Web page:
Is ESG on it “Last Legs?”

Is ESG on it “Last Legs?”

Again, the following commentary/forecast is one I wrote in my capacity as a senior fellow at “the nation’s oldest consumer protection agency,” Consumers Research, where, among other things, I compile a weekly letter for public pension-fund managers.  I am sharing it here today because I thought it might be useful to some of you.


The Report of ESG’s Death Was an Exaggeration

Over the past week or more, countless media outlets – both financial and mainstream press – have noted the “remarkable” drop in support by BlackRock for ESG proxy proposals this past shareholder season.  Clearly, ESG is dying a fast and ignominious death.  Moreover, BlackRock – once the evil Galactic Empire of the ESG universe – now wants to be one of the good guys, a part of the solution.  Or so Charles Gasparino tells us:

ESG is on its last legs.

How do I know this? Consider the actions of BlackRock, the big money manager and one of the initial and fiercest advocates of the Environmental, Social, and Governance investing technique. Last week, the firm, its founder and CEO Larry Fink announced something courageous in my view: The company stated emphatically that the ESG movement has gone too far, and BlackRock will be part of the solution to prevent its excesses from destroying the US economy.

As I first reported, BlackRock’s missive against ESG came via an announcement that it has scaled back on its support of environmental and social shareholder demands in the “proxy” process. It voted to approve just 7% of these proposals in the 2023 fiscal year, down from 22% in 2022 and 47% in 2021.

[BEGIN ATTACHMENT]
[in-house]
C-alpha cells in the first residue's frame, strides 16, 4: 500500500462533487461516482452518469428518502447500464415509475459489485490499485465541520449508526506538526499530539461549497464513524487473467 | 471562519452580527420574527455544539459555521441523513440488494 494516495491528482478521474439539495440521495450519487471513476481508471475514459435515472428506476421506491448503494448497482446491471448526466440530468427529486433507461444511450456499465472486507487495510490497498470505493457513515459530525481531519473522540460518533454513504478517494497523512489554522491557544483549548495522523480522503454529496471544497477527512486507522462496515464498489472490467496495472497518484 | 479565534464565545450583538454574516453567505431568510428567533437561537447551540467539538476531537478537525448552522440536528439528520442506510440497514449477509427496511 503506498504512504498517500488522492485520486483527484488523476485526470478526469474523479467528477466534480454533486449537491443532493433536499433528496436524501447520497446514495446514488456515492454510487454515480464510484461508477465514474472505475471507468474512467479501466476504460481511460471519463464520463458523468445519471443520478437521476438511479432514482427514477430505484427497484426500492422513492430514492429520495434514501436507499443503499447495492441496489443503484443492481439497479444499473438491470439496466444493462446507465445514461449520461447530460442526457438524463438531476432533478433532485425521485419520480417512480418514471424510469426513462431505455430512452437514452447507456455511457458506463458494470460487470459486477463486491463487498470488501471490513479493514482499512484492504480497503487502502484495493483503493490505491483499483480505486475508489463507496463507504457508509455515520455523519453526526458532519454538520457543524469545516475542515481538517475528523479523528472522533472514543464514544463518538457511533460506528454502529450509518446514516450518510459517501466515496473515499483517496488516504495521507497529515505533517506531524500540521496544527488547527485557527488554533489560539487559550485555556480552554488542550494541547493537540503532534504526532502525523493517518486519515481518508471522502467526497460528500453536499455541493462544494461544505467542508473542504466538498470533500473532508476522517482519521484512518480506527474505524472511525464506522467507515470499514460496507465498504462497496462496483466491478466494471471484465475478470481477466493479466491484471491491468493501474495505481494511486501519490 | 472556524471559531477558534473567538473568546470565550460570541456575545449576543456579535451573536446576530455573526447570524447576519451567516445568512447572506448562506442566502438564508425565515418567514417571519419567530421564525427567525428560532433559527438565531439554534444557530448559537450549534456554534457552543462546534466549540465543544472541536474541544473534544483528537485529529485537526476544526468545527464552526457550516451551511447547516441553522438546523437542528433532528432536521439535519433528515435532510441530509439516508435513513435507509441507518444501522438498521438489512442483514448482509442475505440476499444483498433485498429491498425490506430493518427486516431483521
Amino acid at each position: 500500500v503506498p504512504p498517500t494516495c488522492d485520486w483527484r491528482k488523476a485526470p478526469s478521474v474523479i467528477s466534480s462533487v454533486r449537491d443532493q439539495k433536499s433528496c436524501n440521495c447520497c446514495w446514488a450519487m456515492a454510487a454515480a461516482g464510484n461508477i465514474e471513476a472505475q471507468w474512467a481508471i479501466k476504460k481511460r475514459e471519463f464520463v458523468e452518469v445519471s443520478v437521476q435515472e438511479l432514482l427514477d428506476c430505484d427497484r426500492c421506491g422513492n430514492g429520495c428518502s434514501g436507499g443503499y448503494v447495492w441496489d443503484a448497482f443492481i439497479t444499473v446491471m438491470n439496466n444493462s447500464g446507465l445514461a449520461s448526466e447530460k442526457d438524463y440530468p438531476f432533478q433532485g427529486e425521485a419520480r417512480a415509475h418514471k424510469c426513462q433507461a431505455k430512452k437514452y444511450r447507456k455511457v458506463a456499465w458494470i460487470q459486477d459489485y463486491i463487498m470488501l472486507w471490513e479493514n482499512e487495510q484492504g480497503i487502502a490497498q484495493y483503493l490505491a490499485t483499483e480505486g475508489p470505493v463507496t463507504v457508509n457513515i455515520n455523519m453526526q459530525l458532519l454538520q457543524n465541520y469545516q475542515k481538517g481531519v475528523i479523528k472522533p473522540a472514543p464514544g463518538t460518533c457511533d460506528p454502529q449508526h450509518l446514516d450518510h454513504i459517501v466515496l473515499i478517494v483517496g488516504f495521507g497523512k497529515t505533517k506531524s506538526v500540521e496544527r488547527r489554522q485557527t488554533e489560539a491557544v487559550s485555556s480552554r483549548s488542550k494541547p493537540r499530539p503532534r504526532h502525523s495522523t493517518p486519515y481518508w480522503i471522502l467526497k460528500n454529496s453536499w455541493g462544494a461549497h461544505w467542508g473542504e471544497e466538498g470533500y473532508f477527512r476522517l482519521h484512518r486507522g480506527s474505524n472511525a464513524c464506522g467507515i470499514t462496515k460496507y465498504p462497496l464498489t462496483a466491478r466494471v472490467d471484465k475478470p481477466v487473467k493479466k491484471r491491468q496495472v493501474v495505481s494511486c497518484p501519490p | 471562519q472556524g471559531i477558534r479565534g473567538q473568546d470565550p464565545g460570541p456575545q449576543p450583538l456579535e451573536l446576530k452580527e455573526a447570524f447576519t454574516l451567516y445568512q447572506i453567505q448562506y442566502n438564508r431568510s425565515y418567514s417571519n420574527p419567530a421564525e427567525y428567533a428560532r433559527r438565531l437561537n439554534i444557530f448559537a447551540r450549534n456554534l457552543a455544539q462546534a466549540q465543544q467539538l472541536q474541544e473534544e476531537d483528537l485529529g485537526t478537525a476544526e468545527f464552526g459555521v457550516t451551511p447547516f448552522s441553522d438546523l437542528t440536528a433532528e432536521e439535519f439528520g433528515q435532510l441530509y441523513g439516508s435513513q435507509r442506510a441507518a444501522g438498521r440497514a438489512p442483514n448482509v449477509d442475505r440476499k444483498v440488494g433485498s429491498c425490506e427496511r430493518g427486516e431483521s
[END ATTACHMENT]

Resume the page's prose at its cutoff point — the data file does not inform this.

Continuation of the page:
The reason: “So many shareholder proposals were overreaching, lacking economic merit, or simply redundant,” the firm said….

Losing BlackRock is a particularly big deal in the $30 trillion-plus ESG ecosystem because of the company’s size — $9 trillion in assets under management, the largest money manager in the world. Fink once seemed hooked on ESG because he really does believe corporations can enact positive change in society. It also brought in lots of business to BlackRock, and ESG funds carry higher fees.

He’s now seen ESG’s downside and he is saying enough!…

[A] financial adviser with close ties to the firm says those ESG screens are used less and less for stock picking outside ESG-specific funds.

“ESG is still popular in Europe,” the adviser tells me. “For US investors these days it’s mostly window dressing at BlackRock. It’s not really used in decision making any more.”

Now, I don’t want to say that Gasparino doesn’t understand ESG, its advocates, or their tactics, but… Gasparino doesn’t understand ESG, its advocates, or their tactics.  He doesn’t have a clue.  Either that or…well…

Anyway, there are three primary reasons to think that ESG is NOT on its last legs and that BlackRock is NOT leading the counter-revolution (against the revolution it started).